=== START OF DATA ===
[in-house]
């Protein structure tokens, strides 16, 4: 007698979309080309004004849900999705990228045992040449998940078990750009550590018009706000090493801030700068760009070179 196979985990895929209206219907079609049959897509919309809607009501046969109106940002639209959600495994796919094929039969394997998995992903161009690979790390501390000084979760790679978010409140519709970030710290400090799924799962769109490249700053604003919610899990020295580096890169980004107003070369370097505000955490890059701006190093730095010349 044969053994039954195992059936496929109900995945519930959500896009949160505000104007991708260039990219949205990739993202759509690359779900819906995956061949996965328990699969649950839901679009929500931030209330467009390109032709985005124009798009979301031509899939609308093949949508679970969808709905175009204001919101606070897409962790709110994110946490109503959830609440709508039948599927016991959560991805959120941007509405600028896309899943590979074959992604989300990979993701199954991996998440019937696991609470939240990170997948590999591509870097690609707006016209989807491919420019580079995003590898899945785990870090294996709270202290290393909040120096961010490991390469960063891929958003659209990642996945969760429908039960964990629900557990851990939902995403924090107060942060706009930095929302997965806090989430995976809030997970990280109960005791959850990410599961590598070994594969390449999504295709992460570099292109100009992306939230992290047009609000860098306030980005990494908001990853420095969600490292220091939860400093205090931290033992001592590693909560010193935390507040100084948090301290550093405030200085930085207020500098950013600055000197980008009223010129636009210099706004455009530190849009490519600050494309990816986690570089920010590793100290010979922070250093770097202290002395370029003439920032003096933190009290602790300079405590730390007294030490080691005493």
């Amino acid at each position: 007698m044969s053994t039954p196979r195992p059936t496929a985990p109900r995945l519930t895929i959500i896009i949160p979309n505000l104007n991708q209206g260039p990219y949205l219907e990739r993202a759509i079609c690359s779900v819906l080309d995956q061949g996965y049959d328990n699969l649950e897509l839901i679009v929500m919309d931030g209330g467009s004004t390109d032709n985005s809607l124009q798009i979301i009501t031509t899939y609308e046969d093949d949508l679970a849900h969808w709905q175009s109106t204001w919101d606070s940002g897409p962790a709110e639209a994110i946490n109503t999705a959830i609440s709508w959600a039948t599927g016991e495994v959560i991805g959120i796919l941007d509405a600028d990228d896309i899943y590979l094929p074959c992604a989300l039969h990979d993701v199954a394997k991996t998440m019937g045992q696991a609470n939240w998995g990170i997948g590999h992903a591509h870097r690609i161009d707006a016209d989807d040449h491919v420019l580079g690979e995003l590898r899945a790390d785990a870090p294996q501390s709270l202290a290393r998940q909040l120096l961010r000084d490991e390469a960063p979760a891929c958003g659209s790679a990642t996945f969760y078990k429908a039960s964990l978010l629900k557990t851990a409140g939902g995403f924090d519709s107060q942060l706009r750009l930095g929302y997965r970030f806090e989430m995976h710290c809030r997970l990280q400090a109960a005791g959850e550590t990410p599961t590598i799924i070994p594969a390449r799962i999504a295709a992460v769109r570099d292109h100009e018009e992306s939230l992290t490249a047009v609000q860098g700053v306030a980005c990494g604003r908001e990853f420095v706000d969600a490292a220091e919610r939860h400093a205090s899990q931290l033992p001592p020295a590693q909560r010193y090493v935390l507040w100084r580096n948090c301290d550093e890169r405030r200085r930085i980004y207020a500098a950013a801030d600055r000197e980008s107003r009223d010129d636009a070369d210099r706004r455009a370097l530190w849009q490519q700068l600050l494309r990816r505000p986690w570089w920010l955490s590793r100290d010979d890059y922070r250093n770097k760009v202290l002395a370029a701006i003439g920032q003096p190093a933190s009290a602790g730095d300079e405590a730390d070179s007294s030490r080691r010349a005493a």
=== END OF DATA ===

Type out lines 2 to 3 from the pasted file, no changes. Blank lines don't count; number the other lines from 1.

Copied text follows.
């Protein structure tokens, strides 16, 4: 007698979309080309004004849900999705990228045992040449998940078990750009550590018009706000090493801030700068760009070179 196979985990895929209206219907079609049959897509919309809607009501046969109106940002639209959600495994796919094929039969394997998995992903161009690979790390501390000084979760790679978010409140519709970030710290400090799924799962769109490249700053604003919610899990020295580096890169980004107003070369370097505000955490890059701006190093730095010349 044969053994039954195992059936496929109900995945519930959500896009949160505000104007991708260039990219949205990739993202759509690359779900819906995956061949996965328990699969649950839901679009929500931030209330467009390109032709985005124009798009979301031509899939609308093949949508679970969808709905175009204001919101606070897409962790709110994110946490109503959830609440709508039948599927016991959560991805959120941007509405600028896309899943590979074959992604989300990979993701199954991996998440019937696991609470939240990170997948590999591509870097690609707006016209989807491919420019580079995003590898899945785990870090294996709270202290290393909040120096961010490991390469960063891929958003659209990642996945969760429908039960964990629900557990851990939902995403924090107060942060706009930095929302997965806090989430995976809030997970990280109960005791959850990410599961590598070994594969390449999504295709992460570099292109100009992306939230992290047009609000860098306030980005990494908001990853420095969600490292220091939860400093205090931290033992001592590693909560010193935390507040100084948090301290550093405030200085930085207020500098950013600055000197980008009223010129636009210099706004455009530190849009490519600050494309990816986690570089920010590793100290010979922070250093770097202290002395370029003439920032003096933190009290602790300079405590730390007294030490080691005493």
């Amino acid at each position: 007698m044969s053994t039954p196979r195992p059936t496929a985990p109900r995945l519930t895929i959500i896009i949160p979309n505000l104007n991708q209206g260039p990219y949205l219907e990739r993202a759509i079609c690359s779900v819906l080309d995956q061949g996965y049959d328990n699969l649950e897509l839901i679009v929500m919309d931030g209330g467009s004004t390109d032709n985005s809607l124009q798009i979301i009501t031509t899939y609308e046969d093949d949508l679970a849900h969808w709905q175009s109106t204001w919101d606070s940002g897409p962790a709110e639209a994110i946490n109503t999705a959830i609440s709508w959600a039948t599927g016991e495994v959560i991805g959120i796919l941007d509405a600028d990228d896309i899943y590979l094929p074959c992604a989300l039969h990979d993701v199954a394997k991996t998440m019937g045992q696991a609470n939240w998995g990170i997948g590999h992903a591509h870097r690609i161009d707006a016209d989807d040449h491919v420019l580079g690979e995003l590898r899945a790390d785990a870090p294996q501390s709270l202290a290393r998940q909040l120096l961010r000084d490991e390469a960063p979760a891929c958003g659209s790679a990642t996945f969760y078990k429908a039960s964990l978010l629900k557990t851990a409140g939902g995403f924090d519709s107060q942060l706009r750009l930095g929302y997965r970030f806090e989430m995976h710290c809030r997970l990280q400090a109960a005791g959850e550590t990410p599961t590598i799924i070994p594969a390449r799962i999504a295709a992460v769109r570099d292109h100009e018009e992306s939230l992290t490249a047009v609000q860098g700053v306030a980005c990494g604003r908001e990853f420095v706000d969600a490292a220091e919610r939860h400093a205090s899990q931290l033992p001592p020295a590693q909560r010193y090493v935390l507040w100084r580096n948090c301290d550093e890169r405030r200085r930085i980004y207020a500098a950013a801030d600055r000197e980008s107003r009223d010129d636009a070369d210099r706004r455009a370097l530190w849009q490519q700068l600050l494309r990816r505000p986690w570089w920010l955490s590793r100290d010979d890059y922070r250093n770097k760009v202290l002395a370029a701006i003439g920032q003096p190093a933190s009290a602790g730095d300079e405590a730390d070179s007294s030490r080691r010349a005493a």